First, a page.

For 202, the blood was sonicated for 5 seconds at 40% amplitude using a 2 mm probe. For 204 to 212, surfactant was added to the blood in a 1: 1 ratio and further incubated for 1 minute at room temperature.

  To generate the signals 202 to 212, the disposable cartridge 14 is supplied with dry 500 nm magnetic particles coated with tracer anti-cTnI antibody and a dry buffer consisting of HEPES, sucrose, BSA, KBr and KCl in a second. It contained in the cavity 30. The cTnI assay uses a magnetic actuation protocol consisting of a 1 minute incubation of magnetic particles 36 with lysate 17 and a 4 minute pulse actuation of magnetic particles 36 on a substrate surface 38 to which a capture anti-cTnI antibody is bound. I went there. Magnetic particles 38 bound to the surface 38 were detected using total internal reflection. The applied signal is after uncoupled magnetic particles 36 have been removed from the substrate surface 38 by magnetic force.

  As can be seen from the bars from FIGS. 5 and 6, blood by sonication or using the surfactant Nonidet-P40, Nonidet-P40 substitute, sucrose monolaurate, Chemal LA-9 and Triton X100 After lysis, the cTnI assay can still function.

  In summary, first, the assay using magnetic particles 36 can be performed directly on the lysed sample 17 with a low level of interference by lysing cells in a body fluid sample 16 such as a blood sample 16. The lysate 17 can be used directly and the concentration of the target molecule can be determined using an immunoassay with magnetic particles 36. In such a method, no analyte can be lost and, furthermore, there is no or only a trace amount of cellular interference with the magnetic particles 36 that can be generated. FTIR techniques that can only be sensitive to changes in refractive index and insensitive to color, fluorescence, etc. can be used for direct detection. Large cell steric hindrance can be avoided, and furthermore, there can be no binding of magnetic particles 36 to the cells.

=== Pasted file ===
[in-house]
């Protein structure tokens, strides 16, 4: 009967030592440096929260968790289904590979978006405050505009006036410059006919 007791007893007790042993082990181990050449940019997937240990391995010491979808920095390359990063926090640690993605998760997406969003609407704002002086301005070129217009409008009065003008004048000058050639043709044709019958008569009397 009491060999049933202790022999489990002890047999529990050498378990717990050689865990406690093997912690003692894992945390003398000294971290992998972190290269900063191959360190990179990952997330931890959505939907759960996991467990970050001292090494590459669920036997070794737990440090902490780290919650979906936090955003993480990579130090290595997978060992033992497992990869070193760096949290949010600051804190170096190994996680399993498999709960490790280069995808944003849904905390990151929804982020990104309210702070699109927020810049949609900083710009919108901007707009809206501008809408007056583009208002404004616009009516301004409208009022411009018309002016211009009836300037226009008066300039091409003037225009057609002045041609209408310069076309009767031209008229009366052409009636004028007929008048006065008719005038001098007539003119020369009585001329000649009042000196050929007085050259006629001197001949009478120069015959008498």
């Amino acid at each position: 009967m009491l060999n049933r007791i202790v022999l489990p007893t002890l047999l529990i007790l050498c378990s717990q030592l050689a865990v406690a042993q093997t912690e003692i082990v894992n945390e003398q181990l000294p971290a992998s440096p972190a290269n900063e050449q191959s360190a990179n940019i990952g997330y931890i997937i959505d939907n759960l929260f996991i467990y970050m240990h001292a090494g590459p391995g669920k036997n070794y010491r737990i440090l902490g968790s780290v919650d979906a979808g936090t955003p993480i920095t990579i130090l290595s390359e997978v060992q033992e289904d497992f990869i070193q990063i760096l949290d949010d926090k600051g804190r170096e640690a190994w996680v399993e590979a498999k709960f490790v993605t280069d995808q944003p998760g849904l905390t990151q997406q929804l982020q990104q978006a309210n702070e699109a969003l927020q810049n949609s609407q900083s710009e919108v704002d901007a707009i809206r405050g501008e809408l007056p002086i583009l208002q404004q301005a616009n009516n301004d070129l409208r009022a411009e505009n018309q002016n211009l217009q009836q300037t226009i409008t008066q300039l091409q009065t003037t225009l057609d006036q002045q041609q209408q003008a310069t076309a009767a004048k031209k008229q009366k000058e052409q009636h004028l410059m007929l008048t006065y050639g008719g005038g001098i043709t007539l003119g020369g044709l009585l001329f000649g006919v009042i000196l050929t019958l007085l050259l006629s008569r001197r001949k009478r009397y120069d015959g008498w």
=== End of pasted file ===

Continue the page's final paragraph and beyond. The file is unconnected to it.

Although the invention has been illustrated and described in detail in the drawings and foregoing description, such illustration and description are to be considered illustrative or exemplary and not restrictive. The invention is not limited to the disclosed embodiments. Other changes to the disclosed embodiments can be understood and effected by those skilled in the art from studying the drawings, the specification, and the appended claims, when carrying out the claimed invention. In the claims, the term “comprising” does not exclude other elements or steps, and the indefinite article does not exclude a plurality. A single processor or controller or other unit may fulfill the functions of several items recited in the claims. The mere fact that certain measures are recited in mutually different dependent claims does not indicate that a combination of these measures cannot be used to help. Any reference signs in the claims should not be construed as limiting the scope.

Claims (15)

  1. A method for determining the presence of a target molecule in a body fluid containing cells comprising:
    Lysing cells in the body fluid to produce a lysate;
    Mixing the lysate with particles having a first detection molecule;